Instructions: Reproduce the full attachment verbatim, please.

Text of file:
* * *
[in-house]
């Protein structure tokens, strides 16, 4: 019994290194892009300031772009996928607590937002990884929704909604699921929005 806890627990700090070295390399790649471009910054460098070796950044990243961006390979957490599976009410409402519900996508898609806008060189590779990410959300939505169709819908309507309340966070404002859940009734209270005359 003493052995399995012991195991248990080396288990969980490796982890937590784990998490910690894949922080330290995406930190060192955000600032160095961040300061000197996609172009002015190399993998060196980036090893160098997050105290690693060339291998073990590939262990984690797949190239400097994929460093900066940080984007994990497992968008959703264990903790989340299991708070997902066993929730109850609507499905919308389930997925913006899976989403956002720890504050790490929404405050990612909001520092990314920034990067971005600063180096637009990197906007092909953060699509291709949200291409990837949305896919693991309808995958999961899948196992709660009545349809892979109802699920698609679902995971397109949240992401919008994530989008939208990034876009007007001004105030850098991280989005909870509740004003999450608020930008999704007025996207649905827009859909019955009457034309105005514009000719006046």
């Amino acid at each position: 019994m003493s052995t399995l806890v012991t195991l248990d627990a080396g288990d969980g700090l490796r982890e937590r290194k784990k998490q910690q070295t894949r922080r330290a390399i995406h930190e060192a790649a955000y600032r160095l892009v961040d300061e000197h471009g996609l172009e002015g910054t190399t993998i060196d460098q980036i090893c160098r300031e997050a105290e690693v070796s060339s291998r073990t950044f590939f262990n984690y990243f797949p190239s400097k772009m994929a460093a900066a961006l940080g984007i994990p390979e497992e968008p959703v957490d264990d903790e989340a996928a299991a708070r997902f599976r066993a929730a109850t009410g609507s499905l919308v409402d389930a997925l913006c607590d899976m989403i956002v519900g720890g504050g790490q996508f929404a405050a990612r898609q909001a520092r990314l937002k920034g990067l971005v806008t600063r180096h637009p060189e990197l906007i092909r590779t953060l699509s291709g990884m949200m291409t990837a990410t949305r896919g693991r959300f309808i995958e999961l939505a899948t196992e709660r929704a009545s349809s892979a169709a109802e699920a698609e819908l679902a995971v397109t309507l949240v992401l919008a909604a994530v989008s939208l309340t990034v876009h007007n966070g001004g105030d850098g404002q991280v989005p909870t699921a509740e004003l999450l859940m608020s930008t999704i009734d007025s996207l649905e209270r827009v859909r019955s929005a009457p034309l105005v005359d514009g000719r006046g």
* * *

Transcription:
[in-house]
């Protein structure tokens, strides 16, 4: 019994290194892009300031772009996928607590937002990884929704909604699921929005 806890627990700090070295390399790649471009910054460098070796950044990243961006390979957490599976009410409402519900996508898609806008060189590779990410959300939505169709819908309507309340966070404002859940009734209270005359 003493052995399995012991195991248990080396288990969980490796982890937590784990998490910690894949922080330290995406930190060192955000600032160095961040300061000197996609172009002015190399993998060196980036090893160098997050105290690693060339291998073990590939262990984690797949190239400097994929460093900066940080984007994990497992968008959703264990903790989340299991708070997902066993929730109850609507499905919308389930997925913006899976989403956002720890504050790490929404405050990612909001520092990314920034990067971005600063180096637009990197906007092909953060699509291709949200291409990837949305896919693991309808995958999961899948196992709660009545349809892979109802699920698609679902995971397109949240992401919008994530989008939208990034876009007007001004105030850098991280989005909870509740004003999450608020930008999704007025996207649905827009859909019955009457034309105005514009000719006046």
């Amino acid at each position: 019994m003493s052995t399995l806890v012991t195991l248990d627990a080396g288990d969980g700090l490796r982890e937590r290194k784990k998490q910690q070295t894949r922080r330290a390399i995406h930190e060192a790649a955000y600032r160095l892009v961040d300061e000197h471009g996609l172009e002015g910054t190399t993998i060196d460098q980036i090893c160098r300031e997050a105290e690693v070796s060339s291998r073990t950044f590939f262990n984690y990243f797949p190239s400097k772009m994929a460093a900066a961006l940080g984007i994990p390979e497992e968008p959703v957490d264990d903790e989340a996928a299991a708070r997902f599976r066993a929730a109850t009410g609507s499905l919308v409402d389930a997925l913006c607590d899976m989403i956002v519900g720890g504050g790490q996508f929404a405050a990612r898609q909001a520092r990314l937002k920034g990067l971005v806008t600063r180096h637009p060189e990197l906007i092909r590779t953060l699509s291709g990884m949200m291409t990837a990410t949305r896919g693991r959300f309808i995958e999961l939505a899948t196992e709660r929704a009545s349809s892979a169709a109802e699920a698609e819908l679902a995971v397109t309507l949240v992401l919008a909604a994530v989008s939208l309340t990034v876009h007007n966070g001004g105030d850098g404002q991280v989005p909870t699921a509740e004003l999450l859940m608020s930008t999704i009734d007025s996207l649905e209270r827009v859909r019955s929005a009457p034309l105005v005359d514009g000719r006046g």